Showmax Screens Swahili Telenovelas That Are Revamping Kenya’s TV Industry
Swahili soapies such as Penzi Hatari, Tausi, and Kisulisuli were popular with the audiences and dominated the TV industry in Kenya.
These shows had seasoned actors like Ken Ambani, who quickly rose to stardom and became much-loved household names. However, somewhere along the way, Mexican telenovelas and Nollywood films took over in Kenya, and the hype around Swahili soapies started to fade.
A lot has changed in recent times, and to the delight of many Kenyan fans of the genre, there has been an emergence of Swahili telenovelas like Nira, Sumu La Penzi, Maza, Saida and Selina.
With the rebirth of this genre revamping Kenya’s TV industry one story at a time, Showmax has made the decision to support the movement by adding some exciting Swahili telenovelas to its colourful catalogue of shows to stream.
The video-streaming platform is currently showing some of the most favourite Swahili telenovelas such as film director and producer, Reuben Odanga’s Selina and Jiffy Pictures’ Maza.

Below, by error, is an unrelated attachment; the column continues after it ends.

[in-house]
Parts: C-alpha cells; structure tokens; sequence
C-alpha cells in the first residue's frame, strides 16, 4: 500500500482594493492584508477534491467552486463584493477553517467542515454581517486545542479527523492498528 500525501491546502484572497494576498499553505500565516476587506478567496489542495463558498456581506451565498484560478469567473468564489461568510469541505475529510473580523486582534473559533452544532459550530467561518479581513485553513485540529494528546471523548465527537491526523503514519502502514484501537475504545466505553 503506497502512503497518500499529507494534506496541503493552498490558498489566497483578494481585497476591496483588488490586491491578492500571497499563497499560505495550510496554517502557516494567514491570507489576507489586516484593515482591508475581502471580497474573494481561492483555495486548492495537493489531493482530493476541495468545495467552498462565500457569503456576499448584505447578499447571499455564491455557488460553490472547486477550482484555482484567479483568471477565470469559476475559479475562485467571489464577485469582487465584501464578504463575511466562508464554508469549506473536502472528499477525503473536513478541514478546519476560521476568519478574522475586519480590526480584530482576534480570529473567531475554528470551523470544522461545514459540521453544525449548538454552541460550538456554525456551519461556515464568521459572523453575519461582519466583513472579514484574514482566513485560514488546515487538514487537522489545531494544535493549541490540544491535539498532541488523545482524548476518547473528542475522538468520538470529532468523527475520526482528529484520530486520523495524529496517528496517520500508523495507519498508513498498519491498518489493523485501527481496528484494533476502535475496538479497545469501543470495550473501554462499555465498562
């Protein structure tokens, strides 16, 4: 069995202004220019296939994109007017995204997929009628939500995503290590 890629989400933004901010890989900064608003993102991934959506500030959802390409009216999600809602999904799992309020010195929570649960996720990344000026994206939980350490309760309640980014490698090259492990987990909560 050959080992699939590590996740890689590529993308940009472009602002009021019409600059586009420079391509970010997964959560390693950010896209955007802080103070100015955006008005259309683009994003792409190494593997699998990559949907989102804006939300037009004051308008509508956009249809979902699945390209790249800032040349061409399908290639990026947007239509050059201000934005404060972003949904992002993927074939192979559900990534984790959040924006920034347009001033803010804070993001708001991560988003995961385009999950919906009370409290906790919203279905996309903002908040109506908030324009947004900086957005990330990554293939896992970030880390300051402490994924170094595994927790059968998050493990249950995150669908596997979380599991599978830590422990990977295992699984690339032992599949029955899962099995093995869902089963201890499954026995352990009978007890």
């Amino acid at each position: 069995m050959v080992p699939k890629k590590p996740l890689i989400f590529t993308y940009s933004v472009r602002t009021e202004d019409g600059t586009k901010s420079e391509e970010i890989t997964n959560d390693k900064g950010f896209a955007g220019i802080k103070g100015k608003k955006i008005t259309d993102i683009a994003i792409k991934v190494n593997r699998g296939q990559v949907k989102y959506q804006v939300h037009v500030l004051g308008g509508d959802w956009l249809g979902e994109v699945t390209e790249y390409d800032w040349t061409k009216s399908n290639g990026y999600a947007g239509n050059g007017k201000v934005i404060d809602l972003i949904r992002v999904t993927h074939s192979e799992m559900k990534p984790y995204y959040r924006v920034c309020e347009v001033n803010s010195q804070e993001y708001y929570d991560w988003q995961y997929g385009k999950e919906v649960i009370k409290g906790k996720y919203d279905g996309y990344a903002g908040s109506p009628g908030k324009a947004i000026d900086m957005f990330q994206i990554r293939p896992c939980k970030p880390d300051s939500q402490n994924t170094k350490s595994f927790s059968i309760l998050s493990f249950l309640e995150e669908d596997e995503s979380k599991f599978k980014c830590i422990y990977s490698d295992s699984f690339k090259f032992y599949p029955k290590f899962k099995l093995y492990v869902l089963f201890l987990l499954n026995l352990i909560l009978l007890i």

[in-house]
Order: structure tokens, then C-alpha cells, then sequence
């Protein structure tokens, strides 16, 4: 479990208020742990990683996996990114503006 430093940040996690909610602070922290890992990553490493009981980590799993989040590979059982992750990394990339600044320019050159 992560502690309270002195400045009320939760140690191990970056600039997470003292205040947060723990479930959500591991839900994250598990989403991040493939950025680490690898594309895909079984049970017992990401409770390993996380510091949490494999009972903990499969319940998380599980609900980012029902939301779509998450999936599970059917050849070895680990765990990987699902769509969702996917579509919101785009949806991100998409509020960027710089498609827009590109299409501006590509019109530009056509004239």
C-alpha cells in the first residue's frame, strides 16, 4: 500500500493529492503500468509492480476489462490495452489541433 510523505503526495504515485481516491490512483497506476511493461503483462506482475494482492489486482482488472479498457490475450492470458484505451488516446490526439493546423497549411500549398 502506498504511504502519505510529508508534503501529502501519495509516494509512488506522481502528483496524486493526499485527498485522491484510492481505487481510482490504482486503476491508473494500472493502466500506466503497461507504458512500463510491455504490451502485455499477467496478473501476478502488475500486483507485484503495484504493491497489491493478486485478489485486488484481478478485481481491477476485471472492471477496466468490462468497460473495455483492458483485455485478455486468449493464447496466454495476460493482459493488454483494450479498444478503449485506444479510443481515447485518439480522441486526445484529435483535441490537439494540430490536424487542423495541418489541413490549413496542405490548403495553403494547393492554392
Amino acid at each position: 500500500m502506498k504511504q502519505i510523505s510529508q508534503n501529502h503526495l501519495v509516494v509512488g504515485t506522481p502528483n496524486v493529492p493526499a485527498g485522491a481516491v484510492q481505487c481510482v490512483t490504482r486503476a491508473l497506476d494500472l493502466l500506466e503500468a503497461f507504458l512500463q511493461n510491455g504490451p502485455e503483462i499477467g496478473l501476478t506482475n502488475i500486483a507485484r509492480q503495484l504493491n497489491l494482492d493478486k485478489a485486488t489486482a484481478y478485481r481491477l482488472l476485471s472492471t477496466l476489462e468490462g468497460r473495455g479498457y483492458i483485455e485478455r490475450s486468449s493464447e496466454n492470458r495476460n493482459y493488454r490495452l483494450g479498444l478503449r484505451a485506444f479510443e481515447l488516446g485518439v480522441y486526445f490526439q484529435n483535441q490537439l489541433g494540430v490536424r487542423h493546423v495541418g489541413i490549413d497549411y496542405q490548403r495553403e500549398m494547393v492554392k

Selina, Odanga’s production that has been commissioned by M-Net’s Maisha Magic East, is a popular award-winning telenovela that tells the tale of a poor girl - rich boy romance that takes over characters Selina and Nelson’s lives.
The series was an instant hit among Kenyan viewers and won Best TV Drama at the Kalasha Awards in 2018. Showmax is currently streaming season 1 to 4 of the telenovela.
Maza, the other Swahili Telenovela streaming on Showmax, follows the lead character, Kate, an envious woman who turns her best friend into a cat and steals her life.
The series brings to life the superstitious and supernatural intrigues that have become synonymous with the city of Mombasa.
Since its release in 2017, Maza quickly gained a massive following among the Kenyan audience.
One of Maza’s loyal fans who has followed the show since it premiered is the East-African digital content creator Shiko Nguru.
Nguru said that Maza has a strong storyline based on things that are culturally familiar to Kenyans. She added that the story is relatable and interesting representation at the same time.
Credit: This article originated from www.the-star.co.ke